- 1 month
- 3 months
- 6 months
- 1 Year
- 5 year
- 10 year
Breakdown the bigger or more long term goals into shorter, bite sized
goals (Remember the elephant? one bite at a time.) If your goal is to
sell 500 boxes of cookies in the next 5 weeks (long term) break it down
into 100 boxes a week, or even 20 boxes on average daily (taking
the weekend off). Again, small bite size goals. See it as a blueprint,
a step by step set of instructions on how you are going to achieve your goals.
Write them down and then make copies of the goals. Separate sheets for
short term and long term goals. You want to see the long term goals,
but not focus on them daily. Make sure you can see them, especially the
more short term ones, several times a day. If losing weight is a goal,
perfect place for the list is on the refrigerator. Many individuals place
a copy of their goals on the bathroom mirror, again some place they will
be seen every day.
Share your goals. Remember the accountable part in the example above?
Who is going to bring you to task if you slip? Some of us are single minded
enough that we can be self-accountable, but it would be nice to have someone
in your corner as well. Find someone who not only can applaud when the small
goals are achieved (daily referrals of 1) but can commiserate when the small
goals are missed. If the goal is family oriented, find a time to have a family
meeting, bringing everyone up to date on your goal status and checking on theirs.
Step Four Review your goals on a consistent basis. Waiting
until Friday afternoon to see if you hit your weekly sales goal will not help
much. Check daily to see your progress. If you are behind on numbers Tuesday
afternoon, you know you need to increase your efforts the other three days.
However if you are ahead of goal at this point, DO NOT TAKE YOUR FOOT OFF THE GAS.
Do not slow down. Keep the
momentum going till the end of the time frame, until Friday afternoon.
With the 5 pound loss weekly, if you have already lost 3 pounds on
Tuesday that does not mean you can have a huge bowl of ice-cream.
Wait till Friday when you get on the scale for a weigh-in.
You would be surprised by how much more you achieved.
Sometimes you will need to adjust the goals. If you have overachieved your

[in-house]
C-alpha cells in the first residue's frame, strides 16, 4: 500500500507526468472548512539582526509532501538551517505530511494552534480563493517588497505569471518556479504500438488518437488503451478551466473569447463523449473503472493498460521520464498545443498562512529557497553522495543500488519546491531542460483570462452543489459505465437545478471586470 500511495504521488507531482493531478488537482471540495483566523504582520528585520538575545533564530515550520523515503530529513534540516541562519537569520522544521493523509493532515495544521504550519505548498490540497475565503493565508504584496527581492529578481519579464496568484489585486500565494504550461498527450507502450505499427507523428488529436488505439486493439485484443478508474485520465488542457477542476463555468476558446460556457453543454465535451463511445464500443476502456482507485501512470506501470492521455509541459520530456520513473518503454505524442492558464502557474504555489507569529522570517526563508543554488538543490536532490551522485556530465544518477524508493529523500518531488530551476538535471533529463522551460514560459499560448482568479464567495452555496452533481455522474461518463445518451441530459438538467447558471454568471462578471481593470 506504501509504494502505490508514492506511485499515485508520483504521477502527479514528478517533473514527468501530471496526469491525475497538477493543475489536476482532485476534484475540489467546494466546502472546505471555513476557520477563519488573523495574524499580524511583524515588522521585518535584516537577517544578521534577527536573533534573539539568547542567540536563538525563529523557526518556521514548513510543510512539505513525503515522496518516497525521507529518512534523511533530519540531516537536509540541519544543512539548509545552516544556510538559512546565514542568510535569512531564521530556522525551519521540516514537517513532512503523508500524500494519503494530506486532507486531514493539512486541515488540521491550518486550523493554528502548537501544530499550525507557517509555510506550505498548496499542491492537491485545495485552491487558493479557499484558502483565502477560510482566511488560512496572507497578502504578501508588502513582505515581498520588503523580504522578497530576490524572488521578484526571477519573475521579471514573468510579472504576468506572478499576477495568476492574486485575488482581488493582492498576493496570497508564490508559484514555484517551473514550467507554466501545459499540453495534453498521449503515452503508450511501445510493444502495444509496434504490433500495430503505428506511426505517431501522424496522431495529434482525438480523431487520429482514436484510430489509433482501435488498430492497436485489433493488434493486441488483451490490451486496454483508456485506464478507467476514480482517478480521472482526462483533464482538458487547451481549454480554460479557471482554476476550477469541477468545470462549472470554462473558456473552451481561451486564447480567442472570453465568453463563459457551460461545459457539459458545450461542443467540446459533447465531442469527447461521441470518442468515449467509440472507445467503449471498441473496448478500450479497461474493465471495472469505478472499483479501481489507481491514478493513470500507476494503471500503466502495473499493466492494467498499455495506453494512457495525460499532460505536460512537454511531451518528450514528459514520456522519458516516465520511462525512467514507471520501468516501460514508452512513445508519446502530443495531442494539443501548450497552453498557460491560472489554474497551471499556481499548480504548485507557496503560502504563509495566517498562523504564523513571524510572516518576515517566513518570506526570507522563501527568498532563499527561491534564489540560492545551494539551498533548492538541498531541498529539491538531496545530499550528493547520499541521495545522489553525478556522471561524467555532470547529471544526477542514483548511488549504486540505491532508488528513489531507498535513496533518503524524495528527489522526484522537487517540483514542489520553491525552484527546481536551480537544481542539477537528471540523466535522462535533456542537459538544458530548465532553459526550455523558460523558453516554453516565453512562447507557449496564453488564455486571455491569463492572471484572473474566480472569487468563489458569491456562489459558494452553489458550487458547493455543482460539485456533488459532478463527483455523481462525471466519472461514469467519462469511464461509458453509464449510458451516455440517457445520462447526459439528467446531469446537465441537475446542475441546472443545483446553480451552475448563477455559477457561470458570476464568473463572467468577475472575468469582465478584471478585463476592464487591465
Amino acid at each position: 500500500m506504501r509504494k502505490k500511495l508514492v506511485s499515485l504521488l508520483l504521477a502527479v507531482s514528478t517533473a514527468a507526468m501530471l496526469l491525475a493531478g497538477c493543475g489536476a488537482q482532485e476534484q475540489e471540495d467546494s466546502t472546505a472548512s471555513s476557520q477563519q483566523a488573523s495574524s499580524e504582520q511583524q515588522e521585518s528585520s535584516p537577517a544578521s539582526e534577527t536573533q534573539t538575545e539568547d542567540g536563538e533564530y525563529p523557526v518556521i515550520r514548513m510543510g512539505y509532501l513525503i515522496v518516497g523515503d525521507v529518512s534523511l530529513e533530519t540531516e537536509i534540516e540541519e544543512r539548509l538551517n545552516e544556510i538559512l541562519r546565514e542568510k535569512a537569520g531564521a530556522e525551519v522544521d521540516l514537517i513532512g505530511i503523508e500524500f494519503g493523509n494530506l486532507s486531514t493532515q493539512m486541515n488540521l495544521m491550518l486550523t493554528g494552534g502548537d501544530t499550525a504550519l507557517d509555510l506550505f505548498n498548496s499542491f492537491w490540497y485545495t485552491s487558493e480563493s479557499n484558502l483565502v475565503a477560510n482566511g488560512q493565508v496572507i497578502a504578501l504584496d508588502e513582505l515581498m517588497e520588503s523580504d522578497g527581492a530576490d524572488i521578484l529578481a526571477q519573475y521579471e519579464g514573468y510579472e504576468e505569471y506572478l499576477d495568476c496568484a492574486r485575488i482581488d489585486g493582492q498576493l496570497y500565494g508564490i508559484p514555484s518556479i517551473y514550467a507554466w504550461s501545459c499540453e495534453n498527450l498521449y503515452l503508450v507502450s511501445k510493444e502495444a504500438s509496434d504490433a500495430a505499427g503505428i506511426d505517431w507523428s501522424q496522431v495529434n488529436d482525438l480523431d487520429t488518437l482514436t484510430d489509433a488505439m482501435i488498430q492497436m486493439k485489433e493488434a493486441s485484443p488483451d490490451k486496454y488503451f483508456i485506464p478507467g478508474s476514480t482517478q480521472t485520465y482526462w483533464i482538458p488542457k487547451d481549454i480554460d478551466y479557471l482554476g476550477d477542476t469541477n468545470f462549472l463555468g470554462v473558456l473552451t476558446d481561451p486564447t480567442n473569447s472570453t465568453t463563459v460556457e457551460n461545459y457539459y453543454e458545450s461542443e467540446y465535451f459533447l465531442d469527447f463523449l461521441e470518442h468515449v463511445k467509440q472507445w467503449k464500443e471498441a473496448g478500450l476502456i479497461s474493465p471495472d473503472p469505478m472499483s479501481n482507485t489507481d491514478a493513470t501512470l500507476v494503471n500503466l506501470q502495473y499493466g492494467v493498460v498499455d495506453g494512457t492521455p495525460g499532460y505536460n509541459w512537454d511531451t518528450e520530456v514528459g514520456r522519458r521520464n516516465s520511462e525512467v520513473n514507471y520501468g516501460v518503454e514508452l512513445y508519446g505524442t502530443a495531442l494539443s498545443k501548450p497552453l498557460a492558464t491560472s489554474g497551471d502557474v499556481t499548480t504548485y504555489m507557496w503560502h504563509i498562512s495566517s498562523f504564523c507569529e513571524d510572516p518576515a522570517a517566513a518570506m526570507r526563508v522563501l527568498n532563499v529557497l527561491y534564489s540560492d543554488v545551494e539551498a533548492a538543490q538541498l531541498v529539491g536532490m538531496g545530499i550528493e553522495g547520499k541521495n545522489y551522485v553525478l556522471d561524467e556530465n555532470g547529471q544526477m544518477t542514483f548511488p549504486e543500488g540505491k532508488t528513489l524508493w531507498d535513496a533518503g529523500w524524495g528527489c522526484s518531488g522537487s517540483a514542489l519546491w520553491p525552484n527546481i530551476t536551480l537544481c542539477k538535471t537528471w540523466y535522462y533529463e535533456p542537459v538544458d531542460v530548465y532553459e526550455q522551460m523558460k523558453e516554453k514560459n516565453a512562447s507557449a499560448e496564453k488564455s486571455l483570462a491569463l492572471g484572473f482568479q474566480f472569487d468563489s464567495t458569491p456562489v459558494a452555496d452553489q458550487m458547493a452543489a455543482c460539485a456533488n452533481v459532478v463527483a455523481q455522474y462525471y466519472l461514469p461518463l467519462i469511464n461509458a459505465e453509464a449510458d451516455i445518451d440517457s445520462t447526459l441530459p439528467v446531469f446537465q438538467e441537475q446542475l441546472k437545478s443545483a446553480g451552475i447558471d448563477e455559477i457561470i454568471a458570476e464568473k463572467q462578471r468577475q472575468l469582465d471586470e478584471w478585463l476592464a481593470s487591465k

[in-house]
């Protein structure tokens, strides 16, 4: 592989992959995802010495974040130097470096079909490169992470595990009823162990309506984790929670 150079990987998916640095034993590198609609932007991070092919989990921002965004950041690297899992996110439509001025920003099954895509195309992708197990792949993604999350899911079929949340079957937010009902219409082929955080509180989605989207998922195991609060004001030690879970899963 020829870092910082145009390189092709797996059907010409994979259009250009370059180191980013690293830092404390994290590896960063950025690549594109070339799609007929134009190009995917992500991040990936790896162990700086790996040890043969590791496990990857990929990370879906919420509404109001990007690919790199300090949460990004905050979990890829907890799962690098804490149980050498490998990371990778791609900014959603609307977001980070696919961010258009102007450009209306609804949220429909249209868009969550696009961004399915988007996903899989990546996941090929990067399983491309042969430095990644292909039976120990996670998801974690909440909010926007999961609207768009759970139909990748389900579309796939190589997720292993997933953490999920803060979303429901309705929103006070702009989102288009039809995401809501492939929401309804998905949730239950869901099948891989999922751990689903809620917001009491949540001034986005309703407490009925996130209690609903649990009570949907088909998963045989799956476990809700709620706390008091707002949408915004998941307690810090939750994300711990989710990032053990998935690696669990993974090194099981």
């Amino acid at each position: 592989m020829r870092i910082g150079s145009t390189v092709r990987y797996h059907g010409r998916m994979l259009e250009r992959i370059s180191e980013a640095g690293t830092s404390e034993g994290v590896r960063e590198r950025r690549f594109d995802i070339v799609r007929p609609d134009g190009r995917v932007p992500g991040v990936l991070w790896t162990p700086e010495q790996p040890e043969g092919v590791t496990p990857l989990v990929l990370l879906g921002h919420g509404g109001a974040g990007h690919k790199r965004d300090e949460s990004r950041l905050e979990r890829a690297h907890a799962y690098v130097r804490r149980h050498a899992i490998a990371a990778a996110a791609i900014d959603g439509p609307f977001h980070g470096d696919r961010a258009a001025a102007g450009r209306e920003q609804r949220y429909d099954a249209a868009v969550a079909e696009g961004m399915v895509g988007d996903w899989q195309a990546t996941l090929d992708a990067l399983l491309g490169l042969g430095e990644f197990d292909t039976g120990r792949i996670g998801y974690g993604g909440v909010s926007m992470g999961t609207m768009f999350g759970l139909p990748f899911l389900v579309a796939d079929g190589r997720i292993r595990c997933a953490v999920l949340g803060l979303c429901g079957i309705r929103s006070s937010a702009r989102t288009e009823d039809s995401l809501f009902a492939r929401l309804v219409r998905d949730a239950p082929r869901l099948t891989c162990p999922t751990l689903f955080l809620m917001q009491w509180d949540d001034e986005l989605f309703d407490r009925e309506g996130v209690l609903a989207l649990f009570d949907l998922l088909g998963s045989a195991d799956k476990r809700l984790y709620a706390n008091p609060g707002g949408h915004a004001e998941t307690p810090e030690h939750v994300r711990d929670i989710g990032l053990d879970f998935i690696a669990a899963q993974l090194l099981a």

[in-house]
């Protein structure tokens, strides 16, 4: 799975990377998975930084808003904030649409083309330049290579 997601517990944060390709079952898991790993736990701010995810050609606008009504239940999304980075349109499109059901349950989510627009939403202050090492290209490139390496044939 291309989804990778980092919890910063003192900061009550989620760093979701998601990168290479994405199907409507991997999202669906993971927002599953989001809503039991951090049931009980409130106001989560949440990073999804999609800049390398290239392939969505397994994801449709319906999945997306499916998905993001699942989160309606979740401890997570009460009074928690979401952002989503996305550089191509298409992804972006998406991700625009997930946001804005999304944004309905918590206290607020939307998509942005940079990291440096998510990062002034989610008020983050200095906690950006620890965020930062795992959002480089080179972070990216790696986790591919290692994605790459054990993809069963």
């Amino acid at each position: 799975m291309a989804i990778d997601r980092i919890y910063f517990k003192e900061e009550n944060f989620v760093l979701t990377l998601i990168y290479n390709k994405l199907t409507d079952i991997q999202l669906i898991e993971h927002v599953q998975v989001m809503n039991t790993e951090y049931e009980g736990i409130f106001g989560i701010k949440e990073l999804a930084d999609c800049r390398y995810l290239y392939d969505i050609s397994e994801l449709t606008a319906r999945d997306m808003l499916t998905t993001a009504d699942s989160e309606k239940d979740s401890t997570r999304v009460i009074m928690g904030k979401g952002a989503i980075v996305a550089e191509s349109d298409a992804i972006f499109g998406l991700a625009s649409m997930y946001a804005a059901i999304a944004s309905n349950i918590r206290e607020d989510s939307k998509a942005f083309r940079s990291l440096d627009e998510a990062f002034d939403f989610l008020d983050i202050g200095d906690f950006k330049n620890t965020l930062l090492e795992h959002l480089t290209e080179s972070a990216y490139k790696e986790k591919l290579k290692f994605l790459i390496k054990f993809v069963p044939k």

goals consistently for the past 2 or 3 weeks, perhaps the goal was not set
high enough. Take it up a notch or two. Remember, a goal should stretch you.
On the other hand, say you have missed your weekly goal consistently. Perhaps
it was a little too ambitious? Did something unforeseen happen that will
influence future outcomes? It is okay to adjust the shorter term goals downward,
but make sure you carry that adjust through to your long term goals as well.
For example, assume your short term goal was losing 10 pounds a week with
long term goal of 100 pounds in 10 weeks. However, you were consistently
only losing 5 pounds a week. No problem, adjust your short term goal to 5
pounds, maybe stretching slightly to 6 or 7 pounds, but you will need to
understand that there is no way you will reach your 100 pound goal in 10
weeks. Your long term goal needs to be adjusted as well; in this example
to 50 or perhaps 60 pounds in the 10 weeks.
Step Five Celebrate victories. When you achieve your goals, short
or long term, do something special. Keep your long term goal in mind
when you celebrate though. For example, losing the 10 pounds in a week
does not mean you can have a huge bowl of ice cream as a reward.
Using these five steps to setting your goals will allow you to achieve much more
than ever before. In January, I like to review not only my annual goals from the
previous year, but several of the years before as well. It is nice to look back
and see all that I have accomplished because I set a goal for myself and stuck
to it. I have every confidence that with this information you can set your goals
and then achieve them all. Remember to give thank for all you receive.